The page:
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November 1960

Respiratory Depression with Intraperitoneal Neomycin

Author Affiliations

From the Surgical Service, Veterans Administration Hospital, Hines, Ill., and the Departments of Surgery, Chicago Medical School and the University of Illinois.; Clinical Assistant Professor of Surgery, Chicago Medical School (Dr. Mann); Clinical Assistant Professor of Anesthesiology, Department of Surgery, University of Illinois College of Medicine (Dr. Levin).

Arch Surg. 1960;81(5):690-698. doi:10.1001/archsurg.1960.01300050012003

Respiratory depression was not noted by the authors in more than 100 previous cases where neomycin had been instilled in the human peritoneal cavity (200 ml. of a 1% solution), but tidal volume measurements were not made in these instances.1 Pridgen2 reported four cases of respiratory arrest in which 0.5 gm. was instilled intraperitoneally in each of two infants and 3 gm. in each of two adults. The infants died. The adults survived after undergoing 3 and 48 hours of respiratory depression, respectively. Poth has noted respiratory arrest in animals and respiratory depression in an infant.3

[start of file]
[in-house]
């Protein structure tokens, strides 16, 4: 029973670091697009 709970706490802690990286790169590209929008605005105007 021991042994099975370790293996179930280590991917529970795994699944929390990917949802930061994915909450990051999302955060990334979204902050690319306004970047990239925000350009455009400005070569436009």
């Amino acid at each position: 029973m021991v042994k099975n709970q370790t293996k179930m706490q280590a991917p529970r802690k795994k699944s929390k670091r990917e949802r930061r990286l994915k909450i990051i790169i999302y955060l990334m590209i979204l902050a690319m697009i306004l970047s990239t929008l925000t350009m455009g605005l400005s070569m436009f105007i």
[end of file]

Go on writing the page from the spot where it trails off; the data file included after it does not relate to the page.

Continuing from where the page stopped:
A fatal adult case is reported in the American Society of Anesthesiologists Newsletter.4 This patient received 2 gm. intraperitoneally with respiratory arrest within 10 minutes. Webber5 reported a case in which 5 gm. was instilled in the peritoneal cavity, producing respiratory arrest with recovery after 15 hours of artificial

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